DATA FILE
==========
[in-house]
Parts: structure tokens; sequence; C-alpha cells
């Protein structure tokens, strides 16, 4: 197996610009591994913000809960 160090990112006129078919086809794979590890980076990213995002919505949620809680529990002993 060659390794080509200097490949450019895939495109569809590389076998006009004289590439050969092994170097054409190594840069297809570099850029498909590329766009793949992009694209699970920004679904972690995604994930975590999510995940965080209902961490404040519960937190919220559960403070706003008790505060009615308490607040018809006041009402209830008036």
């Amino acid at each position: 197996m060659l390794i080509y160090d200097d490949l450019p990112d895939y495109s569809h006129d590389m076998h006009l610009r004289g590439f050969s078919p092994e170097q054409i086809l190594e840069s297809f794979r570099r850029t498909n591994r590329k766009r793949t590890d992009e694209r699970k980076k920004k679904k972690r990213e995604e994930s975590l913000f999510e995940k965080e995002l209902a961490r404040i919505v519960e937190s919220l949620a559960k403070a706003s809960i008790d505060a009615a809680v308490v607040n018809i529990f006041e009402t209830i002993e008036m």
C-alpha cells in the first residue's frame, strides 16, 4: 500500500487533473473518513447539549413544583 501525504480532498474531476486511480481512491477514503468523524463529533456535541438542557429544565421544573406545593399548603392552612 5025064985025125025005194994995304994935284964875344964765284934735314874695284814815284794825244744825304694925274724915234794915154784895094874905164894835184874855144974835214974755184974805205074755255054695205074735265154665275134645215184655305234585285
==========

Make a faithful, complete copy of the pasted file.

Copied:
[in-house]
Parts: structure tokens; sequence; C-alpha cells
């Protein structure tokens, strides 16, 4: 197996610009591994913000809960 160090990112006129078919086809794979590890980076990213995002919505949620809680529990002993 060659390794080509200097490949450019895939495109569809590389076998006009004289590439050969092994170097054409190594840069297809570099850029498909590329766009793949992009694209699970920004679904972690995604994930975590999510995940965080209902961490404040519960937190919220559960403070706003008790505060009615308490607040018809006041009402209830008036």
């Amino acid at each position: 197996m060659l390794i080509y160090d200097d490949l450019p990112d895939y495109s569809h006129d590389m076998h006009l610009r004289g590439f050969s078919p092994e170097q054409i086809l190594e840069s297809f794979r570099r850029t498909n591994r590329k766009r793949t590890d992009e694209r699970k980076k920004k679904k972690r990213e995604e994930s975590l913000f999510e995940k965080e995002l209902a961490r404040i919505v519960e937190s919220l949620a559960k403070a706003s809960i008790d505060a009615a809680v308490v607040n018809i529990f006041e009402t209830i002993e008036m």
C-alpha cells in the first residue's frame, strides 16, 4: 500500500487533473473518513447539549413544583 501525504480532498474531476486511480481512491477514503468523524463529533456535541438542557429544565421544573406545593399548603392552612 5025064985025125025005194994995304994935284964875344964765284934735314874695284814815284794825244744825304694925274724915234794915154784895094874905164894835184874855144974835214974755184974805205074755255054695205074735265154665275134645215184655305234585285